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Was Henry VIII's wish for a divorce the most important cause of the English reformation between 1525 and 1536?

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Introduction

Was Henry VIII's wish for a divorce the most important cause of the English reformation between 1525 and 1536? Henry's wish for a divorce was an important factor of the bringing about of the English reformation, however there were other factors that contributed to Henry's wish for a separate church in England. Henry was a firm believer in royal supremacy and would try anything to gain himself more power over his rivals, the Catholic Church. Henry was a catholic throughout the reformation, however he did not like there being a supreme leader in England over him (The Pope). Henry let everyone know his beliefs at a quite early stage of his reign when, in 1515, he said: 'By the ordinance and sufferance of God we are king of England, and the kings of England in time past have never had any superior but God himself' This was a bold statement from Henry as he was stating that he felt that he should have the supreme authority over the English people, and not The Pope. Henry was determined that the Pope's power in England would not undermine his own. ...read more.

Middle

In these premises, Henry saw great financial gain for the crown and set out on a process to eliminate monks, nuns and turn the monasteries in to crown owned land from which the King would benefit greatly. By 1540 all the religious houses in England had been closed, the monks and nuns fled and the goods that were owned were either sold or stolen. The dissolution of the monasteries brought an end to over 1000 years of monks and nuns in England, and marked an important day in the securing of crown property in to crown hands. The economic reasons behind the reformation stemmed further as Henry passed 'The act for first fruits and tenths' which took all new bishops' revenue for the first year and one tenth of it there after. By the time Henry had raised �40,000 a year through this system he was starting to see the economic benefits behind the split with Rome. By 1540, all of the monasteries in England had been closed down and Henry was supreme head of the church and was able to run it in any way he wished, as now there were no ties with Rome. ...read more.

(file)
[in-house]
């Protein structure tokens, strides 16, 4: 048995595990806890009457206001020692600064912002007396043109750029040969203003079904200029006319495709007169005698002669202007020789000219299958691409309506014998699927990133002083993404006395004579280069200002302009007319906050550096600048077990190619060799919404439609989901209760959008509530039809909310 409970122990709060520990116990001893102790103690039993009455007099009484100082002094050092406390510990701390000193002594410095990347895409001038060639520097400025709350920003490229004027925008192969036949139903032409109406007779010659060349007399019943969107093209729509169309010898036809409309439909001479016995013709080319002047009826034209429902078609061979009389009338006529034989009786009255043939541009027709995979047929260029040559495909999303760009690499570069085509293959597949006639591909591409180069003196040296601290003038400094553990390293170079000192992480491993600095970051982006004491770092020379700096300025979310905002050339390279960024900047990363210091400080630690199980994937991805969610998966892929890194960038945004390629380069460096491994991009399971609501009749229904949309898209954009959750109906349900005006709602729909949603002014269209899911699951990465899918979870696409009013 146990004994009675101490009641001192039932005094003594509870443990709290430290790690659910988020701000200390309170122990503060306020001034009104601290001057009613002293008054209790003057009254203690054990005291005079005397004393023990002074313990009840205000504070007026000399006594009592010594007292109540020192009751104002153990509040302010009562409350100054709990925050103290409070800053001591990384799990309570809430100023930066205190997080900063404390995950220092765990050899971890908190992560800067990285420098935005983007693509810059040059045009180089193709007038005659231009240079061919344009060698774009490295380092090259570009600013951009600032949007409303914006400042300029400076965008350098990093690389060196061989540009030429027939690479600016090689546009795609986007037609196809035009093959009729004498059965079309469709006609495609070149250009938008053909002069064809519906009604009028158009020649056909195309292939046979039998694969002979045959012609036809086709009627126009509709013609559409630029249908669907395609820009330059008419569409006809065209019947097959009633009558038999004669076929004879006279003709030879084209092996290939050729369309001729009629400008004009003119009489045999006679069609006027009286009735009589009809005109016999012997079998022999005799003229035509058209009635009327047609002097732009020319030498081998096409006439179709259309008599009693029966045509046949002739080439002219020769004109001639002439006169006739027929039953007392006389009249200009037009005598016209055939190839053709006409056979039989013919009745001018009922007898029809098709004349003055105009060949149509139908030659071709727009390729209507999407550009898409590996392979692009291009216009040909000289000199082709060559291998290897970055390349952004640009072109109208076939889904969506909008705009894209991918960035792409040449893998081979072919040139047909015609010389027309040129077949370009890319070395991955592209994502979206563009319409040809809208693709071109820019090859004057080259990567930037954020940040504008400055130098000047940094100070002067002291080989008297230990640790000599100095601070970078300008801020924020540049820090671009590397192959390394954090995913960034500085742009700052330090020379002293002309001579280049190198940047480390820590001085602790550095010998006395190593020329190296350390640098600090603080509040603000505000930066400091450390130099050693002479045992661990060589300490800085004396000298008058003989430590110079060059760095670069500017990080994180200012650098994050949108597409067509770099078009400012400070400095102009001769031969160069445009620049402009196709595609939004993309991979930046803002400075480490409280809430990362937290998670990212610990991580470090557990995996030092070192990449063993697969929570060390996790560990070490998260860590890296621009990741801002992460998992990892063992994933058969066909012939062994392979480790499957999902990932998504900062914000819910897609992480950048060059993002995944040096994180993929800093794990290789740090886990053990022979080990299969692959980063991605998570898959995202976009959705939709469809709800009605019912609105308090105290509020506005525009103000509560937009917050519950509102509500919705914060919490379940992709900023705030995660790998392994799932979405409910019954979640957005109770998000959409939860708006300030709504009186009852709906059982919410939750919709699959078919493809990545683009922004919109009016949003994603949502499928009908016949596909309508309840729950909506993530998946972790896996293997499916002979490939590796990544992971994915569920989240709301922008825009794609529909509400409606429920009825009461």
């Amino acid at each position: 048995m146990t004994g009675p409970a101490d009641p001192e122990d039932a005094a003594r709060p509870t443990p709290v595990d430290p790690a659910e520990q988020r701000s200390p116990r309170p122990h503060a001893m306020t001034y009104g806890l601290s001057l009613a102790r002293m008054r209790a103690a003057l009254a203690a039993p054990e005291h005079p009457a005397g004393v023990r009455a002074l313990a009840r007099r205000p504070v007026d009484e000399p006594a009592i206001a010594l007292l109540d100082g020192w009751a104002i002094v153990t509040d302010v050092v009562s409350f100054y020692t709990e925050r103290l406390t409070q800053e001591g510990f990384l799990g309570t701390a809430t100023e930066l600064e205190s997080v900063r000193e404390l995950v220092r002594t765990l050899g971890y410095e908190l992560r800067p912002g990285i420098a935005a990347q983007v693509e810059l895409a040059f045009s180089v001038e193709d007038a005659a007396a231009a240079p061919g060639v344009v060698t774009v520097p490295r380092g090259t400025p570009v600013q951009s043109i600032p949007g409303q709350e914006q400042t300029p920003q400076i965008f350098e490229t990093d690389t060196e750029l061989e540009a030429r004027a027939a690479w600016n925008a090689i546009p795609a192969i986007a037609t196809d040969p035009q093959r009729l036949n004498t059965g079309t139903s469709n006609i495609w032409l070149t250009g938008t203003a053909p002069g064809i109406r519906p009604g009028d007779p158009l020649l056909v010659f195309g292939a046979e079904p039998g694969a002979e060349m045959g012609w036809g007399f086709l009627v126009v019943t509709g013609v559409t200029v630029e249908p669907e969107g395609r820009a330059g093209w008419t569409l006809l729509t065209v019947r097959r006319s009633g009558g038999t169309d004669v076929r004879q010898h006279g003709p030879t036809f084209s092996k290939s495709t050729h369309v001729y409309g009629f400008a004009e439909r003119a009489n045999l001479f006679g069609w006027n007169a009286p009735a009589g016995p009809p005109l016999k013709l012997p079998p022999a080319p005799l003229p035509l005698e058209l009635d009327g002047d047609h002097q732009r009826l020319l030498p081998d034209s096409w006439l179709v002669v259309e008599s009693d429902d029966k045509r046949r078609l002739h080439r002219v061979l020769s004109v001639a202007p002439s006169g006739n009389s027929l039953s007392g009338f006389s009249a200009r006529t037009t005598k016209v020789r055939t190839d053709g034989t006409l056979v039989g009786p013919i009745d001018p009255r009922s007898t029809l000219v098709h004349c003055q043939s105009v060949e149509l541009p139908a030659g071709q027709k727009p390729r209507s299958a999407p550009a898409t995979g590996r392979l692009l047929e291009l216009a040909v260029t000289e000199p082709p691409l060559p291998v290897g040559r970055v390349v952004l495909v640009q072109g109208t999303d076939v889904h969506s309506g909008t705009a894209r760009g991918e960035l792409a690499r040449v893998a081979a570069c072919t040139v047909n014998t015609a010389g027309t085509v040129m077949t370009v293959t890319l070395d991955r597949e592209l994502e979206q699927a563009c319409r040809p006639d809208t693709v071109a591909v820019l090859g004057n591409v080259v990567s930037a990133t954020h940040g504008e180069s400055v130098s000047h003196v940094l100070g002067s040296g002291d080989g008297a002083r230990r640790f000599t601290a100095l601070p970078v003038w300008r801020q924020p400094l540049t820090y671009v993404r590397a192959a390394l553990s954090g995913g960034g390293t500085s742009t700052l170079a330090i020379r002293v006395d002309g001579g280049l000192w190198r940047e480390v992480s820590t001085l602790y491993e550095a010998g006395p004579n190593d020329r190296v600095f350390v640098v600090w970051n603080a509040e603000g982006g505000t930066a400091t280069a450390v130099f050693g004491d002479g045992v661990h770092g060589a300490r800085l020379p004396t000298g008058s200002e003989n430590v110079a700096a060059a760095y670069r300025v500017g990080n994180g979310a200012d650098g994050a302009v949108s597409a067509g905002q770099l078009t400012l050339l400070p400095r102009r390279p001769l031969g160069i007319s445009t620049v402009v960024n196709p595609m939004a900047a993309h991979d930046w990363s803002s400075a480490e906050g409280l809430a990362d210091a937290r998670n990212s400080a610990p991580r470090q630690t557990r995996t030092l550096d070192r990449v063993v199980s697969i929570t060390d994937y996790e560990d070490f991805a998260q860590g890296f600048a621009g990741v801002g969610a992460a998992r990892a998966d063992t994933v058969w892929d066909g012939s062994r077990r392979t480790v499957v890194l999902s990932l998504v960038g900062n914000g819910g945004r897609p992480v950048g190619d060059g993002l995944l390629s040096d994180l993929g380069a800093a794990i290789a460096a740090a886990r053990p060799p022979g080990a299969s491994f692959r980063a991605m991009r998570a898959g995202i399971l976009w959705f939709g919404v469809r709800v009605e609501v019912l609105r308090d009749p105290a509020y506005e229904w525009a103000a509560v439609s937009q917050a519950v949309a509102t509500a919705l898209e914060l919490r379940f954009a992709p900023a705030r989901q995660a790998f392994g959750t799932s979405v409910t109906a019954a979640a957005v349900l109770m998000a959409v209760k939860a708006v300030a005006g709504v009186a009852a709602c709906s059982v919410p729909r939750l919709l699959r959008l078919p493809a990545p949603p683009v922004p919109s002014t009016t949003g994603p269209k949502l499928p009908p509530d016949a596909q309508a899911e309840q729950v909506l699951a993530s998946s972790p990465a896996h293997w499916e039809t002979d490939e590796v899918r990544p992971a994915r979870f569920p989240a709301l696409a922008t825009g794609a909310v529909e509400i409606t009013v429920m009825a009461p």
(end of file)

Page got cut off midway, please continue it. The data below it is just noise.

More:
Conclusion

Henry's reasons for divorce were simple, succession. Henry wanted a male heir and knew that Catherine would now be unlikely to give birth to one. His attentions turned to a girl named Anne Boleyn, someone the king thought would be ideal to solve the problem of male succession. The only problem standing in Henry's way was Catherine of Aragon and how to get rid of her. Henry was getting very anxious by the time the divorce had been rolling along for a long time, and so his actions turned very desperate which is possibly how all of the other factors of the reformation came to fruition. So, in deciding whether a divorce from Catherine of Aragon was the most important factor in bringing about the reformation in England I agree with Simon Scharma in that Henry's need for a divorce was the prime cause in the bringing of this. However I also feel that this contributed to Henry's actions in the dissolution of the monasteries because he felt it was the only way in which he was going to get his all important divorce, and possibly the securing of the throne for many years after his death....or was it?? By ...read more.

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